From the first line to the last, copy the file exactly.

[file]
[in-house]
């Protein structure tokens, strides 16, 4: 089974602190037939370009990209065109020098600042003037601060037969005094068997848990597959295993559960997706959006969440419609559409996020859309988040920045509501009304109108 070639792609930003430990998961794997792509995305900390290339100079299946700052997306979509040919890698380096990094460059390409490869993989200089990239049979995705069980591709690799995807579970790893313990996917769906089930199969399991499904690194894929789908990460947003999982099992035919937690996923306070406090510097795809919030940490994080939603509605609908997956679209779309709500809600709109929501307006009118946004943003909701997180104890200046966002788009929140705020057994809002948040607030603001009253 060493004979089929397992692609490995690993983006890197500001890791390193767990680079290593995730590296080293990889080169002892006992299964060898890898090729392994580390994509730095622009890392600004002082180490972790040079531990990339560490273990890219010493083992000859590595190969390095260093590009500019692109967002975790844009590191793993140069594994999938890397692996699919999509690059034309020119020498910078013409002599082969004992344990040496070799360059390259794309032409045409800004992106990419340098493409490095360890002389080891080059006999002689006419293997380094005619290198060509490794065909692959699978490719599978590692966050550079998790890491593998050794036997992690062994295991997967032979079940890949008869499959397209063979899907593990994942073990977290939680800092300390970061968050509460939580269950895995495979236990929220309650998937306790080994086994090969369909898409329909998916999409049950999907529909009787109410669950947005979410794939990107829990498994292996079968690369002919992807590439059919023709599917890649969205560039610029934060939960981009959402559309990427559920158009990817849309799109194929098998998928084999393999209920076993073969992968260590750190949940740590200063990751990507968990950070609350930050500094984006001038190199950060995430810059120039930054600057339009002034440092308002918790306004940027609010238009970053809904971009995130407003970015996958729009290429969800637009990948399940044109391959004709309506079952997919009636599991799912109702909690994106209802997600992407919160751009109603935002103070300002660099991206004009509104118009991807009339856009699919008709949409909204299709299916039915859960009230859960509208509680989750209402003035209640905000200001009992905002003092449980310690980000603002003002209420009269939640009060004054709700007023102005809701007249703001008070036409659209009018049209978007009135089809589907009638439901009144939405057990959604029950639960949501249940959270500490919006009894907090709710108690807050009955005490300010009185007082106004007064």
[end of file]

[in-house]
């Protein structure tokens, strides 16, 4: 089974602190037939370009990209065109020098600042003037601060037969005094068997848990597959295993559960997706959006969440419609559409996020859309988040920045509501009304109108 070639792609930003430990998961794997792509995305900390290339100079299946700052997306979509040919890698380096990094460059390409490869993989200089990239049979995705069980591709690799995807579970790893313990996917769906089930199969399991499904690194894929789908990460947003999982099992035919937690996923306070406090510097795809919030940490994080939603509605609908997956679209779309709500809600709109929501307006009118946004943003909701997180104890200046966002788009929140705020057994809002948040607030603001009253 060493004979089929397992692609490995690993983006890197500001890791390193767990680079290593995730590296080293990889080169002892006992299964060898890898090729392994580390994509730095622009890392600004002082180490972790040079531990990339560490273990890219010493083992000859590595190969390095260093590009500019692109967002975790844009590191793993140069594994999938890397692996699919999509690059034309020119020498910078013409002599082969004992344990040496070799360059390259794309032409045409800004992106990419340098493409490095360890002389080891080059006999002689006419293997380094005619290198060509490794065909692959699978490719599978590692966050550079998790890491593998050794036997992690062994295991997967032979079940890949008869499959397209063979899907593990994942073990977290939680800092300390970061968050509460939580269950895995495979236990929220309650998937306790080994086994090969369909898409329909998916999409049950999907529909009787109410669950947005979410794939990107829990498994292996079968690369002919992807590439059919023709599917890649969205560039610029934060939960981009959402559309990427559920158009990817849309799109194929098998998928084999393999209920076993073969992968260590750190949940740590200063990751990507968990950070609350930050500094984006001038190199950060995430810059120039930054600057339009002034440092308002918790306004940027609010238009970053809904971009995130407003970015996958729009290429969800637009990948399940044109391959004709309506079952997919009636599991799912109702909690994106209802997600992407919160751009109603935002103070300002660099991206004009509104118009991807009339856009699919008709949409909204299709299916039915859960009230859960509208509680989750209402003035209640905000200001009992905002003092449980310690980000603002003002209420009269939640009060004054709700007023102005809701007249703001008070036409659209009018049209978007009135089809589907009638439901009144939405057990959604029950639960949501249940959270500490919006009894907090709710108690807050009955005490300010009185007082106004007064």